RIPON, Wis. — You get what you pay for. Nothing good is ever free. If it seems too good to be true, it probably is.
We’ve all heard those adages, and, for the most part they hold true. But like anything, there are exceptions to the rule. Public relations—PR—is one of them. In most cases, PR activities carry far more weight than traditional advertising efforts. And they’re free, which is even better.
So, what’s all this PR talk have to do with vended laundries? Public relations is great if you’re a company the size of Alliance Laundry Systems, but a small Laundromat business? That’s another misconception around PR, as many assume it’s strictly a corporate endeavor. Not so. Heck, it even has the word “public” in the name. Bottom line: With the right approach, Laundromat owners can have success in PR activities, and they should include it as part of the marketing toolbox.
If you’ve been open for a year or two, that doesn’t mean your PR efforts need to stop. Simply keeping an eye on current events can present opportunities to get you and your business back in your local media. The concept is called “localizing,” or taking a larger national story and making it local.
The past year of COVID-19 is a prime example. With Laundromats earning “essential business” status, you could reach out to media with a pitch on what you are doing to keep customers safe and provide this essential service. If your laundry programmed new “sanitize” cycles, there’s another opportunity. There’s a change shortage and your laundry offers cashless or mobile pay. That’s news tip or press release material, for sure.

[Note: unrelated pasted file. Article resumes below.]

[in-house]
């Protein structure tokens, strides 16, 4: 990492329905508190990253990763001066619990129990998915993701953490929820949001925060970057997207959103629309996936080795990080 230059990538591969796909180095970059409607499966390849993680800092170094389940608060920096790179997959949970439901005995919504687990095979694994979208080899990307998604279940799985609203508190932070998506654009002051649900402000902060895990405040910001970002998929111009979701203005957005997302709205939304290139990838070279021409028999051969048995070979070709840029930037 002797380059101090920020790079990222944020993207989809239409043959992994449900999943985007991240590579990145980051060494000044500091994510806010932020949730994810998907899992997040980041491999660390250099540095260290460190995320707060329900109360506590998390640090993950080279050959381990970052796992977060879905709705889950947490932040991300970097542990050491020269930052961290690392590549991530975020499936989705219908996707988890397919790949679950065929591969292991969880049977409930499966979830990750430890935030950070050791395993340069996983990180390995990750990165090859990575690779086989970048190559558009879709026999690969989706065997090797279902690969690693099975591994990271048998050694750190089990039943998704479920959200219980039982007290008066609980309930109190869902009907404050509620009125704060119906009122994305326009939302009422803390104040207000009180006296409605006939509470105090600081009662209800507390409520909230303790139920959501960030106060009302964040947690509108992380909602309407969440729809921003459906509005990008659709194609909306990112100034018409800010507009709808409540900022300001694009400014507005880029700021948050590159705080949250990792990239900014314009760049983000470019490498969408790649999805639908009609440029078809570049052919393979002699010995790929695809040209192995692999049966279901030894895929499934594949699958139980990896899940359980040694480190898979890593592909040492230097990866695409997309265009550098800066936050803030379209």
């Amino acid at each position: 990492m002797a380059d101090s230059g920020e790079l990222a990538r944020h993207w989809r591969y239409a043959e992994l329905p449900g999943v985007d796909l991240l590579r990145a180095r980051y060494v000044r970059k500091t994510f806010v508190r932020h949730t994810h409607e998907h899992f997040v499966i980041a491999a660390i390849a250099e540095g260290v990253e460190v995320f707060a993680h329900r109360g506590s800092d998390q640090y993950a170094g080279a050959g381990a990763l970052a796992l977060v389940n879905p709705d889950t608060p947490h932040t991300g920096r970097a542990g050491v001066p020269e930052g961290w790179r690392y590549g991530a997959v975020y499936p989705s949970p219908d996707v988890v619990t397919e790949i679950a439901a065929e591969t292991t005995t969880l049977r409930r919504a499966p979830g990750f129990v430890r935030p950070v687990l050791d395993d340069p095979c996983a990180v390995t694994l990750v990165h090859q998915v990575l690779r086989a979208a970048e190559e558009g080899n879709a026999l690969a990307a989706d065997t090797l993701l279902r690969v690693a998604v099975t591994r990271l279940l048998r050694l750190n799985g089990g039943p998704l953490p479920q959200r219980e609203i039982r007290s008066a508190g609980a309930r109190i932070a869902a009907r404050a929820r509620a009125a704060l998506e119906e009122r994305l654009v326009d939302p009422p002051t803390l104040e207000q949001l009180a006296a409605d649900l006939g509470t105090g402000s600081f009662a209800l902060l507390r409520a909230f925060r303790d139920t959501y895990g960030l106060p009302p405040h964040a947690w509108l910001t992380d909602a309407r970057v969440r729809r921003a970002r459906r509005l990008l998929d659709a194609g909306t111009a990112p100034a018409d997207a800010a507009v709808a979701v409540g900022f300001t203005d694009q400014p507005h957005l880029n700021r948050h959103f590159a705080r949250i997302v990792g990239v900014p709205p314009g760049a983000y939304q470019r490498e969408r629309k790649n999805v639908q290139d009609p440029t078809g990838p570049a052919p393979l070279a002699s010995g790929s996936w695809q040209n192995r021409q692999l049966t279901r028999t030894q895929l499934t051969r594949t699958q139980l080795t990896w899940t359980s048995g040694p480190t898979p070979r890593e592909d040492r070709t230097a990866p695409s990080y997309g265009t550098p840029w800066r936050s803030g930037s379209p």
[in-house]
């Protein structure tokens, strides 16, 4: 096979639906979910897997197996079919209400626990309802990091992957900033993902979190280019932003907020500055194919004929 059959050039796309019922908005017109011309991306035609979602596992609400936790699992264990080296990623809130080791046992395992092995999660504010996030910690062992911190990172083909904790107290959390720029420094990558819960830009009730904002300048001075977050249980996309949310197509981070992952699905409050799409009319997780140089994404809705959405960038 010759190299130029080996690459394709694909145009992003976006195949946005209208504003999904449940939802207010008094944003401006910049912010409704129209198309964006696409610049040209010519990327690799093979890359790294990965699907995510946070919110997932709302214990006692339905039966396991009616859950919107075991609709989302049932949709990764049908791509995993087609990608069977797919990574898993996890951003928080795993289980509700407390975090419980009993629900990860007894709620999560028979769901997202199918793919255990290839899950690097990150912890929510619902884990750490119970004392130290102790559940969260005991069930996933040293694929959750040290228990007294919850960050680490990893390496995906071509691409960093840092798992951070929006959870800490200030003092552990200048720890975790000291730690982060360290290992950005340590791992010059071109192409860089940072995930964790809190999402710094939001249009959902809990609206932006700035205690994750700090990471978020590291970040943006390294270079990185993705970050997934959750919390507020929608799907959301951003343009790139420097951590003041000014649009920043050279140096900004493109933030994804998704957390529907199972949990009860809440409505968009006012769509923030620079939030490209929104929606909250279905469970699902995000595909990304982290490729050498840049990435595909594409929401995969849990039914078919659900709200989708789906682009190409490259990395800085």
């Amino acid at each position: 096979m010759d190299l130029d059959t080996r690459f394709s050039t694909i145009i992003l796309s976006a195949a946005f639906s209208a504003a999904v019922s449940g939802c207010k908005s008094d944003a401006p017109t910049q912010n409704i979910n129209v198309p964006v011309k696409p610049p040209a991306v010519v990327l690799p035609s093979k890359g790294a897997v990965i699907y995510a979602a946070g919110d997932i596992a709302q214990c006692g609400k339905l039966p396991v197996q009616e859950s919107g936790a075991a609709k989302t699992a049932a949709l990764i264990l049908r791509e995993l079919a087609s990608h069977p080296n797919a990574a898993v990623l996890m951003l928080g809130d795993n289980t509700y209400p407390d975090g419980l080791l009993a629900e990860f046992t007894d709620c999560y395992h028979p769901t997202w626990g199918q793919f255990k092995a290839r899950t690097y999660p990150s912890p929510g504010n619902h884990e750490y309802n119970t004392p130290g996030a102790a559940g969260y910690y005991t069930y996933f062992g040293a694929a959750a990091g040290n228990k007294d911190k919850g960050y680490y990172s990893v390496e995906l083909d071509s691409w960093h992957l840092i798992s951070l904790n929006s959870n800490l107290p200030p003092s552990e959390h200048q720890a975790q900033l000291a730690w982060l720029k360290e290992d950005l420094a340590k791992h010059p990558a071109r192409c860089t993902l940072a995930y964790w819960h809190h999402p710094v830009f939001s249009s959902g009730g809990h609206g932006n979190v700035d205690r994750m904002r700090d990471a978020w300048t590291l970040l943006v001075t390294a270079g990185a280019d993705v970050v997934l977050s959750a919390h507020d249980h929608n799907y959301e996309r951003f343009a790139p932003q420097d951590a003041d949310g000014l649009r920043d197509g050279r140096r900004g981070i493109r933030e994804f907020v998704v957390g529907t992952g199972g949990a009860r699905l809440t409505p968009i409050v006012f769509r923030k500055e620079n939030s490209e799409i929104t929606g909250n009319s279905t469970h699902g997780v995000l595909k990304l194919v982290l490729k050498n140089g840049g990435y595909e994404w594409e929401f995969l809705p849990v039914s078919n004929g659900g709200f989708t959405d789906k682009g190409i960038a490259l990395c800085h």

Are you giving back to the community in some way? Hosting a kid’s coloring contest? Philanthropic activities and contests are always great content for press releases or a call to media. Don’t forget that announcing the activity is only half the task. Follow up with a photo of the winner or donation or whatever. The follow-up photo is another opportunity to reinforce your brand and activities, and media loves to have this content to fill in during slow news days.
Staging unique events can also bring publicity and media coverage for your laundry. I’ve seen art shows and singles nights in the laundry garner media coverage. Think unique and outside the box and then let the media in on the secret. Of course, don’t forget to execute it at a high level. And make sure these activities are on-brand for your laundry.
There’s a fine line between building solid relationships with local media and pestering editors/reporters. When you reach out, make sure what you have to share is truly newsworthy. If you are contacting media folks every other week, you’re likely doing it wrong and they’ll start ducking your calls. Don’t cry “new wolf” or they won’t cover you when the actual news shows up. Believe me, when I was on the media side of things, I dealt with PR folks who felt everything they sent over was worthy of a front-page feature. Spoiler alert: nope, it’s not.
Whenever possible, avoid sending pitches or press releases to general “info@” emails. Do your best to identify a specific reporter covering the most appropriate beat. If you use your contacts sparingly and only when you have a solid lead, the relationship can become mutually beneficial.
It makes sense to repeat that, when you’re engineering a press release, make sure it’s well written, with the news up front and quickly digestible. Editorial offices are busy environments; if you make an editor or reporter wade through a giant email preamble or rambling press release, it will likely find the recycle bin.
Equipment upgrades, new services, unique amenities or events — all are great ideas to reach out to press with. Like most elements of your Laundromat business, the best results come from having a solid plan and working through the details. Figure out ways to become a laundry expert and go-to resource for local media.
Don’t make the mistake of thinking PR is something that’s reserved for large corporations and requires a full-time position. With a little effort and attention to detail, you might be surprised by the success you can have in getting publicity for your business.
Miss Part 1? You can read it HERE.
Have a question or comment? E-mail our editor Bruce Beggs at [email protected].